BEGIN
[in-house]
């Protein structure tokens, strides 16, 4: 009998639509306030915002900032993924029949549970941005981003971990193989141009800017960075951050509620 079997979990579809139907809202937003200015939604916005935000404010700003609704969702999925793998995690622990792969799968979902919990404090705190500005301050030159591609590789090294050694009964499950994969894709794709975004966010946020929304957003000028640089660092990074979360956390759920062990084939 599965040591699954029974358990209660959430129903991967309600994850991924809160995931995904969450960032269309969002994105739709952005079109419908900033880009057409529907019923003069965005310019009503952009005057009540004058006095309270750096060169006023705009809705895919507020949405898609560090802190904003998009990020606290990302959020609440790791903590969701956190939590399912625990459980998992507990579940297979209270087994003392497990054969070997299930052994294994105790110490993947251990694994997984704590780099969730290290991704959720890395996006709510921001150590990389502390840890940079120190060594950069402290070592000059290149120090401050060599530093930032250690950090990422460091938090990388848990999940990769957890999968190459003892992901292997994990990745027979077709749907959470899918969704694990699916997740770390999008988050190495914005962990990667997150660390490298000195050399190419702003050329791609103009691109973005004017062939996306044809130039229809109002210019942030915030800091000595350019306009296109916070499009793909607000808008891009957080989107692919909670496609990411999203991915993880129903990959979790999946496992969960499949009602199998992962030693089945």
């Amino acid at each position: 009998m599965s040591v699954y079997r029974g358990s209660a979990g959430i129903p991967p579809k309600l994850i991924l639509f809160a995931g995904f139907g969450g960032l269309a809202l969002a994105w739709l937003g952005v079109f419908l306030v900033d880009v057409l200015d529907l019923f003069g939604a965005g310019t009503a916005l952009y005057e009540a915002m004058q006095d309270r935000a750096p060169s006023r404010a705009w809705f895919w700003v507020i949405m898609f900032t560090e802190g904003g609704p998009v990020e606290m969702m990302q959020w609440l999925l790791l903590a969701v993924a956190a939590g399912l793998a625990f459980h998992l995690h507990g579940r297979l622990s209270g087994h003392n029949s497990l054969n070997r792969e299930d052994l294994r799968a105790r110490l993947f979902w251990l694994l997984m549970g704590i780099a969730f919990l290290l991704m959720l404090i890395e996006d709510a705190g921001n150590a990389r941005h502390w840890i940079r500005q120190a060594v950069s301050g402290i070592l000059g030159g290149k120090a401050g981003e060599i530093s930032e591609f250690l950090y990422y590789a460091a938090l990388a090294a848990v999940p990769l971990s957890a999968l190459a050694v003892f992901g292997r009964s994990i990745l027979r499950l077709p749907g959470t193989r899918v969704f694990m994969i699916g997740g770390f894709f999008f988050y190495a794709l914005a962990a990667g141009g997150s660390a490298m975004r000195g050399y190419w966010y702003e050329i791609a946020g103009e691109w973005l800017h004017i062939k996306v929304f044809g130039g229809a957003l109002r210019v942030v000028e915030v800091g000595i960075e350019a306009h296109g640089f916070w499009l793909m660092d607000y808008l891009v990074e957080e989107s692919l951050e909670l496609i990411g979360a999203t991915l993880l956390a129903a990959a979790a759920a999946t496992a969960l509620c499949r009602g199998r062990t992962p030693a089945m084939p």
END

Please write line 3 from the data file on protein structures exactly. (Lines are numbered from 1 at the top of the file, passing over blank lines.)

């Amino acid at each position: 009998m599965s040591v699954y079997r029974g358990s209660a979990g959430i129903p991967p579809k309600l994850i991924l639509f809160a995931g995904f139907g969450g960032l269309a809202l969002a994105w739709l937003g952005v079109f419908l306030v900033d880009v057409l200015d529907l019923f003069g939604a965005g310019t009503a916005l952009y005057e009540a915002m004058q006095d309270r935000a750096p060169s006023r404010a705009w809705f895919w700003v507020i949405m898609f900032t560090e802190g904003g609704p998009v990020e606290m969702m990302q959020w609440l999925l790791l903590a969701v993924a956190a939590g399912l793998a625990f459980h998992l995690h507990g579940r297979l622990s209270g087994h003392n029949s497990l054969n070997r792969e299930d052994l294994r799968a105790r110490l993947f979902w251990l694994l997984m549970g704590i780099a969730f919990l290290l991704m959720l404090i890395e996006d709510a705190g921001n150590a990389r941005h502390w840890i940079r500005q120190a060594v950069s301050g402290i070592l000059g030159g290149k120090a401050g981003e060599i530093s930032e591609f250690l950090y990422y590789a460091a938090l990388a090294a848990v999940p990769l971990s957890a999968l190459a050694v003892f992901g292997r009964s994990i990745l027979r499950l077709p749907g959470t193989r899918v969704f694990m994969i699916g997740g770390f894709f999008f988050y190495a794709l914005a962990a990667g141009g997150s660390a490298m975004r000195g050399y190419w966010y702003e050329i791609a946020g103009e691109w973005l800017h004017i062939k996306v929304f044809g130039g229809a957003l109002r210019v942030v000028e915030v800091g000595i960075e350019a306009h296109g640089f916070w499009l793909m660092d607000y808008l891009v990074e957080e989107s692919l951050e909670l496609i990411g979360a999203t991915l993880l956390a129903a990959a979790a759920a999946t496992a969960l509620c499949r009602g199998r062990t992962p030693a089945m084939p």